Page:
So please think again before putting your wish to be here into delusions that you are her, YOU ARE NOT HERE!

As your argie mates say: get used to it.
47 Stevie (#) Aug 19th, 2013 - 09:07 am Report abuse
Chris, I do admit I tend to live in my shoes, but as any employee I pay taxes, although they are reduced because of my working sector.
You know the difference with my say in ROU and yours?

I have a vote.


Now, could you please stop fishing?
48 ChrisR (#) Aug 19th, 2013 - 12:25 pm Report abuse
47 Stevie

Let's try again, shall we?

Do you pay income tax to the ROU? There, it's very simple. YES or NO?

Do you pay income tax in Sweden? There, it's very simple. YES or NO?

I am sure you will see why I have posted it this way. And yes, you may have a vote but that does not mean that you live here, it simply means you have registered your ethnicity and are entitled to a vote as I will be some day when my Citizenship is authorised.

Whichever way you weasel it, the fact that you have a vote and do not live in the country and have not done so for many, many years and have no intention of doing so is reprehensible to many people, myself included.

I pay income tax (and a number of other taxes of significant value) to Uruguay because I live honestly. I also pay taxes in the UK and could register for a vote as I still have property interests there. But as I no longer live there why should I, just because I can? Frankly, it’s immoral.

I am sure that you can salve your conscience in other ways. I will stop fishing when you stop pretending that you are in the ROU.
49 Anbar (#) Aug 19th, 2013 - 01:01 pm Report abuse
So, to sum things up.

Uruguayan authorities raided RBC premises to search for evidence of money laundering, at the behest of Argentina and with Argentinian officials present.

RBC pulls the plug on its Uruguayan branch.

The above may, or may not, be linked.

No Money Laundering activities have been proven/produced/evinced.

Those Uruguayans who were working for the Bank are now out of a job.

Think and Stevie think that this is a good thing.
50 Troy Tempest (#) Aug 19th, 2013 - 02:48 pm Report abuse
“Think and Stevie think that this is a good thing.”

The question is, how does this affect THEM and their interests??
51 ChrisR (#) Aug 19th, 2013 - 03:09 pm Report abuse
Neither of them have any money so they don't GAF.
52 Orbit (#) Aug 19th, 2013 - 07:01 pm Report abuse
Face here, message to nose: “Have knife, where are you?”

Let us not forget that Canadian banks are amongst the best capitalised in the world right now. Would have been a good friend to have in troubled times. Ho Hum.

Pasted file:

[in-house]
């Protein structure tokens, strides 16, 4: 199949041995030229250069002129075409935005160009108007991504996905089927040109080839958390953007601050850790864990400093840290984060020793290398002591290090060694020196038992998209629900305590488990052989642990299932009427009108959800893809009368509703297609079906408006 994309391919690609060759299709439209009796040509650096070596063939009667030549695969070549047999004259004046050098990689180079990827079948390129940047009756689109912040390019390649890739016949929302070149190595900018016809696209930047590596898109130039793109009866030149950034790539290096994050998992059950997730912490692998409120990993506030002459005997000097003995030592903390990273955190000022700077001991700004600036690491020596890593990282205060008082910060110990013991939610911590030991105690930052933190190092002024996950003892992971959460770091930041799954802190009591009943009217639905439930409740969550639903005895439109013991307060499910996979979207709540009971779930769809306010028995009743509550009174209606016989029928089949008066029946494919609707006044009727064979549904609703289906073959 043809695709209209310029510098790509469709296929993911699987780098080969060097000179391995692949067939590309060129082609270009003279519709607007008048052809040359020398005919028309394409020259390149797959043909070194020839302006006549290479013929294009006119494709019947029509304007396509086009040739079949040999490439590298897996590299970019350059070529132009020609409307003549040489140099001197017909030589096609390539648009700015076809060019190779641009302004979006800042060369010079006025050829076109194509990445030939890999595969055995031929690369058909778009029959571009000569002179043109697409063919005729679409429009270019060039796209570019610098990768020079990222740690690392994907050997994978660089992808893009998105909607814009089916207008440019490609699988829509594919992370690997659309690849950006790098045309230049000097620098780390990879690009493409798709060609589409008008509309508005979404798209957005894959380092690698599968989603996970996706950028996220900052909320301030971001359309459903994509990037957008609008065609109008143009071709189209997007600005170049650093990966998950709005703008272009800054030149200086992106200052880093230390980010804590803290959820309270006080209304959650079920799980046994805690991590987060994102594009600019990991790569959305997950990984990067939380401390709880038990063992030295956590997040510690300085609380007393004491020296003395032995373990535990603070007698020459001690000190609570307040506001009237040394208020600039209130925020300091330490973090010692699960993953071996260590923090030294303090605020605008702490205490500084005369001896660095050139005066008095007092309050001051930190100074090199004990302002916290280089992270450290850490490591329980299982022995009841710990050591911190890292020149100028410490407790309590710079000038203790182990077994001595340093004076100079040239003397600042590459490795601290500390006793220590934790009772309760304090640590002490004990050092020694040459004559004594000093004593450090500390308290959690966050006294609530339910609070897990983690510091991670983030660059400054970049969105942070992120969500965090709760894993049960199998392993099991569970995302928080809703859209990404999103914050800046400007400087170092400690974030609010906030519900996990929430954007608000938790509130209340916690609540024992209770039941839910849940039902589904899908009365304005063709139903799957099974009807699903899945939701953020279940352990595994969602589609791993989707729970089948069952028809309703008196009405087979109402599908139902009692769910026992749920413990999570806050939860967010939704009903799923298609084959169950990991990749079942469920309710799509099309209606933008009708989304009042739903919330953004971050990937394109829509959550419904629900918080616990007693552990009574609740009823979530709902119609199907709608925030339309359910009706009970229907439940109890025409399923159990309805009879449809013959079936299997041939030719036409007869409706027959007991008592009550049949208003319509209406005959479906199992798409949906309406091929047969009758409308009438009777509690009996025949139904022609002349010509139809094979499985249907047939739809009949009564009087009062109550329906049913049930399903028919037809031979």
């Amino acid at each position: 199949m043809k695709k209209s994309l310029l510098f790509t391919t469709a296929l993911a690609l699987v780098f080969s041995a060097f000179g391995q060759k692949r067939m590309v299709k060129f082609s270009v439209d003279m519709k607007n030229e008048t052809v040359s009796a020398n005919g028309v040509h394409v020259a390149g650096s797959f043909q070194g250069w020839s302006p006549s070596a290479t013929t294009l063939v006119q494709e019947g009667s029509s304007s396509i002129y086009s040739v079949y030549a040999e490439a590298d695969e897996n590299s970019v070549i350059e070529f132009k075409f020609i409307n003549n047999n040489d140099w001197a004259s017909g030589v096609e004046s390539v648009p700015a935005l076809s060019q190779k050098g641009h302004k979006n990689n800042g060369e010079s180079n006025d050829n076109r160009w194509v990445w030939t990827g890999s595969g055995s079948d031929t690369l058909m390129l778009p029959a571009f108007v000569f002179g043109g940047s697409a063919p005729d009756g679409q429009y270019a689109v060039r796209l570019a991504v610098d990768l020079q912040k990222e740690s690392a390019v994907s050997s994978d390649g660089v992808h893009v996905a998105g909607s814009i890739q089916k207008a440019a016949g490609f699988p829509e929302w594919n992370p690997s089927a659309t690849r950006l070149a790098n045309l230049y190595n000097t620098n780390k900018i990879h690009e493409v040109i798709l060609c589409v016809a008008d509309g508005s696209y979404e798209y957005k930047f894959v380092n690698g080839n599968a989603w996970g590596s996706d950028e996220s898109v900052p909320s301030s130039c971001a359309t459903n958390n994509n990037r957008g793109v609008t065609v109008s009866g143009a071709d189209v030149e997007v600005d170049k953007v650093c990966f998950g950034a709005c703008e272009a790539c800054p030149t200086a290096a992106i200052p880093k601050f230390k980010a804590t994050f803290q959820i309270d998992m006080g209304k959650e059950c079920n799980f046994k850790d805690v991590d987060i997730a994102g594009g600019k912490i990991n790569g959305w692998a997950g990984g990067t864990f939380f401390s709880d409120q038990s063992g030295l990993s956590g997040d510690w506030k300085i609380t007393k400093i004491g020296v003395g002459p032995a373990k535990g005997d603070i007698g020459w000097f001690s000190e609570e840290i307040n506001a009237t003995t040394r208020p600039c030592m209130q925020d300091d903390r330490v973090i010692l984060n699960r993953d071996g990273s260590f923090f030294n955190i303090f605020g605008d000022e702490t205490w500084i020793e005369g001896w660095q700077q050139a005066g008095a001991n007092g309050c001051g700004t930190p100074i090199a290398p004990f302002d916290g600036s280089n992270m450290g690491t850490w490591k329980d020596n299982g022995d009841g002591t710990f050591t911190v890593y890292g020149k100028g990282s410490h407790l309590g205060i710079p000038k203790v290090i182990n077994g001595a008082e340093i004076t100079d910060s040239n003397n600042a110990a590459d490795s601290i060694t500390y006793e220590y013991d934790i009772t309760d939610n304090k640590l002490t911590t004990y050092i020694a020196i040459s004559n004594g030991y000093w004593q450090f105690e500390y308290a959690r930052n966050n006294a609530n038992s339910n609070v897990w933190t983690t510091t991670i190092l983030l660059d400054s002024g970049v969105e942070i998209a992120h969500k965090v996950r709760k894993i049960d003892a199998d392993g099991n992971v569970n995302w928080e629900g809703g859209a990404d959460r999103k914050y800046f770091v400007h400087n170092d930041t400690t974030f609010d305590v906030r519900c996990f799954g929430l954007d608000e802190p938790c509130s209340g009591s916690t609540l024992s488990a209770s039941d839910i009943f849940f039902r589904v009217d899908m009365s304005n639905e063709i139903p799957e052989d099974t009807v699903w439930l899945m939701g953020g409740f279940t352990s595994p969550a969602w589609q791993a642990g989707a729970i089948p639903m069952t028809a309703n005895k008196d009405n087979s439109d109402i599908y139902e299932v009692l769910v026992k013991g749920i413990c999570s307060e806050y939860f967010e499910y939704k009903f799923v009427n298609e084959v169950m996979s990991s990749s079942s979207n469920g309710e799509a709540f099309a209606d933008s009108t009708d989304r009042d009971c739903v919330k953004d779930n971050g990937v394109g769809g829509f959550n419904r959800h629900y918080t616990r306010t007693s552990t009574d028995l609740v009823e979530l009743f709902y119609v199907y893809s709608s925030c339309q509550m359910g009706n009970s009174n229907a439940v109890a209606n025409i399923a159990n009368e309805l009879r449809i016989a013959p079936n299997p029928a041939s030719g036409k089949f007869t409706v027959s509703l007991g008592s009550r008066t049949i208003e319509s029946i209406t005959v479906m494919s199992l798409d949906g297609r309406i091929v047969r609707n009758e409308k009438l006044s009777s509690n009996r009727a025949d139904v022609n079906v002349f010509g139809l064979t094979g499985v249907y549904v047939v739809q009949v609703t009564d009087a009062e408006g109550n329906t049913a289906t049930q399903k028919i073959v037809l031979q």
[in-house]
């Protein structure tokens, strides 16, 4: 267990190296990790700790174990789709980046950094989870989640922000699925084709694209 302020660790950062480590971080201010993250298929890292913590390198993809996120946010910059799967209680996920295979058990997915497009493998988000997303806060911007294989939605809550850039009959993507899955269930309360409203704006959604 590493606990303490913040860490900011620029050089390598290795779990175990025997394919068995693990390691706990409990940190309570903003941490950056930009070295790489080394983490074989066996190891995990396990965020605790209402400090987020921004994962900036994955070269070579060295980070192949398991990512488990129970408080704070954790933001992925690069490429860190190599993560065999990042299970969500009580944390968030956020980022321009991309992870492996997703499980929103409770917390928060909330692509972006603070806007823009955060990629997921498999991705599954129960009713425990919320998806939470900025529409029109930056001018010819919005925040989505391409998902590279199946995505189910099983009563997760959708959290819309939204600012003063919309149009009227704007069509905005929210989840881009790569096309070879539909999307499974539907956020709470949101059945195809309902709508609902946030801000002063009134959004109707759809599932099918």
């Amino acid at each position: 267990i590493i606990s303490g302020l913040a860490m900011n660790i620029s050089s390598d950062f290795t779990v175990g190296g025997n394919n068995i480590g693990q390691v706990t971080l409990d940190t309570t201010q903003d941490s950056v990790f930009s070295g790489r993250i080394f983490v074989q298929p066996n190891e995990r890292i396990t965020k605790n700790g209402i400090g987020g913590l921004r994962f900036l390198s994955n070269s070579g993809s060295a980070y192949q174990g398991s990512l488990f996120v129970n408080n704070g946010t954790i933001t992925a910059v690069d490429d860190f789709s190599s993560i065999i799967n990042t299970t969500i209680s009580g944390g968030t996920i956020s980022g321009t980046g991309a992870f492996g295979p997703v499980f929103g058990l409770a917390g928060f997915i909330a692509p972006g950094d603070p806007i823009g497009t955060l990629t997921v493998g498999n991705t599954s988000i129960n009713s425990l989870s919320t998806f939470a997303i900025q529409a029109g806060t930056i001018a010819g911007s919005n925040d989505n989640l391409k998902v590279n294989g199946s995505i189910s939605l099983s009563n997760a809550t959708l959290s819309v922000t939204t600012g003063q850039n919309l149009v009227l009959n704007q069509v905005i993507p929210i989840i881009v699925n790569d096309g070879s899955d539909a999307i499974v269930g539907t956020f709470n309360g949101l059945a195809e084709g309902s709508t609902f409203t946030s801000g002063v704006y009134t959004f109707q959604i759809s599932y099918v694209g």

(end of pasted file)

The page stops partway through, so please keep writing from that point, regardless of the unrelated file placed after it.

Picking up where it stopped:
53 Captain Poppy (#) Aug 20th, 2013 - 05:14 am Report abuse
If there is any country that tows the line as Dudley Doo-Right, it is certainly Canada. Uruguay screwed to pooch on this one and acted as Argentina's hand puppet. Now ROU is squawking about FTA with the USA.....maybe, but after this maneuever, no business is going to be flocking to ROU after imitating Argentina.
54 Stevie (#) Aug 20th, 2013 - 10:51 am Report abuse
According to Uruguayan news, the bank in mention has received a huge fine for irregularities when it comes to Money laundrying.

I guess they aren't so innocent after all...

Now, come on you lot. Wave with me!

55 ChrisR (#) Aug 20th, 2013 - 01:17 pm Report abuse
54 Stevie

No answers to my questions in @48. It's OK I think we ALL know the answer.

Paying Income Tax in Sweden does not count for the ROU.

@54 Stevie

Not sure I agree with this as I have checked all the newspapers online in the ROU and I cannot find any evidence of recent money laundering fines set against the RBC. Please provide a link.

Perhaps they are getting confused with the fact that RBC purchased Coutts and Co. the Queens Bankers AFTER they were fined in 2012 for money laundering. They were part of the Royal Bank of Scotland who had to sell Coutts to pay the fine. RBS / RBC sound the same?

So it is looking increasingly like the ROU government fucked up big time over this:
1) Allowing argie police into the “crime scene”;
2) NO evidence of money laundering at RBC (so NO crime);
3) Employees searched and private possessions taken from them;
4) Argie bank had its’ licence revoked by ROU Central bank. WHO WOULD HAVE THOUGHT THAT?
5) Uruguayan employees to lose their jobs when RBC leaves Uruguay in October.

I get really frustrated when you make inane comments and gloat over things that have gone wrong in my (adopted) country which will not only affect Uruguayo directly (loss of jobs) but show the COUNTRY up to be (seemingly) a bunch of crooks, no better that the lying, thieving bastards on the other side of the Plate.

Do you not see how foolish you are making yourself appear: you proudly SAY you are Uruguayan and then do everything you can to put us down? Please stop doing it.
56 Casper (#) Aug 20th, 2013 - 02:13 pm Report abuse
@39 Think

Off topic I know, but I have to enquire: Himalayan Pink Salt Crystals? I have no idea what is but it made it laugh.
57 Troy Tempest (#) Aug 20th, 2013 - 02:20 pm Report abuse
56 Casper
“Off topic I know, but I have to enquire: Himalayan Pink Salt Crystals? I have no idea what is but it made it laugh.”

Likely Think is confused too, “Bath Salts” are probably the medication he takes.

Think, been to Florida lately?
58 ChrisR (#) Aug 20th, 2013 - 03:31 pm Report abuse
@56 & 57

Here you go:

It's rock salt.
59 Anglotino (#) Aug 20th, 2013 - 05:17 pm Report abuse

”According to Uruguayan news, the bank in mention has received a huge fine for irregularities when it comes to Money laundrying.

I guess they aren't so innocent after all...

Now, come on you lot. Wave with me!


Link please. Spanish or English.
60 Casper (#) Aug 20th, 2013 - 10:58 pm Report abuse
@58 Chris R

Thanks for the info. That makes it even funnier.
61 Troy Tempest (#) Aug 21st, 2013 - 12:10 am Report abuse
62 ChrisR (#) Aug 21st, 2013 - 07:03 am Report abuse
61 Troy Tempest

Mmm. You will have to help me out here, I don't understand what pictures of Howard Hughes has to do with this topic!
63 Troy Tempest (#) Aug 21st, 2013 - 11:43 pm Report abuse

sorry - I had something else to post - it's lost now!!